On Friday, Pan Am reported a first-quarter loss of $118.4 million compared with a loss of $138.7 million for the same quarter a year ago. However, the company noted that the results for the two periods were not comparable because the airline's operations last year were substantially reduced by a strike during the first quarter, and because this year's results don't include the airline's Pacific division operations, which were sold.
The airlines and analysts note that traffic to Europe was expected to decline this year no matter what had happened, a natural fall-off from the heavy traffic generated by the strong U.S. dollar last year. The turnaround in the dollar, which has made European travel much more expensive this year, would have taken its toll absent any fears about terrorism.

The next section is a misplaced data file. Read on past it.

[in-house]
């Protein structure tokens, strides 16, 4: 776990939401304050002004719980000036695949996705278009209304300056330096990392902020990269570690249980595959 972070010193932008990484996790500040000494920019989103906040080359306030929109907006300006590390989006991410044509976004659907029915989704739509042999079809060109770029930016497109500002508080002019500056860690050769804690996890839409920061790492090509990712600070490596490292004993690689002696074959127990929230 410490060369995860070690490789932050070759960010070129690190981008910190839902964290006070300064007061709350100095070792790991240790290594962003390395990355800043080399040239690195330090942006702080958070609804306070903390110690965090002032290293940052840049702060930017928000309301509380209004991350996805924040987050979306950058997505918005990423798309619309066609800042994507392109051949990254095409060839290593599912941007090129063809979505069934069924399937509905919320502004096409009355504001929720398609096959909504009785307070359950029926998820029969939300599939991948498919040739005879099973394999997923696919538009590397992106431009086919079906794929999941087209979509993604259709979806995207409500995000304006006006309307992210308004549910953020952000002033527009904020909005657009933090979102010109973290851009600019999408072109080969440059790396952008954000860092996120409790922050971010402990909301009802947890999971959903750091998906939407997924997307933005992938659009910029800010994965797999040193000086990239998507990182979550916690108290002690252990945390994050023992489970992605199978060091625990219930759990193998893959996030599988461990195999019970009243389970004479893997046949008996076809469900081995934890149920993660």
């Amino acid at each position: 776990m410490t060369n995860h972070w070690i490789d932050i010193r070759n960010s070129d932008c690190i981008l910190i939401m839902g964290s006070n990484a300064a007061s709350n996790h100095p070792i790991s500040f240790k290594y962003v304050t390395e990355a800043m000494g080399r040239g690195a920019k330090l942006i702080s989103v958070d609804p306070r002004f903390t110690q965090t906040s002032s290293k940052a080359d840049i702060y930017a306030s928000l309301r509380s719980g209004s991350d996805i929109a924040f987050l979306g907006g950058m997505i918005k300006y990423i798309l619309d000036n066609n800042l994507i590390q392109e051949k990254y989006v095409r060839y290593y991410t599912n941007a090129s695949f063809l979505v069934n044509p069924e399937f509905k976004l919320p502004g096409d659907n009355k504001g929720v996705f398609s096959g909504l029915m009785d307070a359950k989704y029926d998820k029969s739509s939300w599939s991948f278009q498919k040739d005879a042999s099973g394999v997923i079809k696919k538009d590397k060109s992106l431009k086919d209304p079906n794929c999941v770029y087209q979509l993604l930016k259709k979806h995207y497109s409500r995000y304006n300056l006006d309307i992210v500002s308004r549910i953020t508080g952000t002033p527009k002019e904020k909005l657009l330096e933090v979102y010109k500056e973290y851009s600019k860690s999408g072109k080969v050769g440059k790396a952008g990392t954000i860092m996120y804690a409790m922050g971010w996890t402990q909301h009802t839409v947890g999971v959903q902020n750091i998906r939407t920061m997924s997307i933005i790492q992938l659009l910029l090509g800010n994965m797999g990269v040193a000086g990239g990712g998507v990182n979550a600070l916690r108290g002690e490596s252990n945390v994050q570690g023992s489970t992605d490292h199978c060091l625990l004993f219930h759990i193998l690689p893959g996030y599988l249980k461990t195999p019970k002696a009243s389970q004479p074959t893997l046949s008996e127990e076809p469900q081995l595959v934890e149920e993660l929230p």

"The way we were looking at this before the recent run of terrorism was we were looking at about a 15 percent decline in traffic in the North Atlantic," said industry analyst George James of Airline Economics Inc. "As it now stands, the loss will be greater for U.S. carriers serving the North Atlantic."
Although the loss of that traffic will be disappointing to U.S. carriers, it will not be crippling, according to many analysts. A major decline in bookings "would not be any sort of a fatal blow, but it could postpone their hopes for a good year," said Thomas Canning, an analyst with Standard & Poors.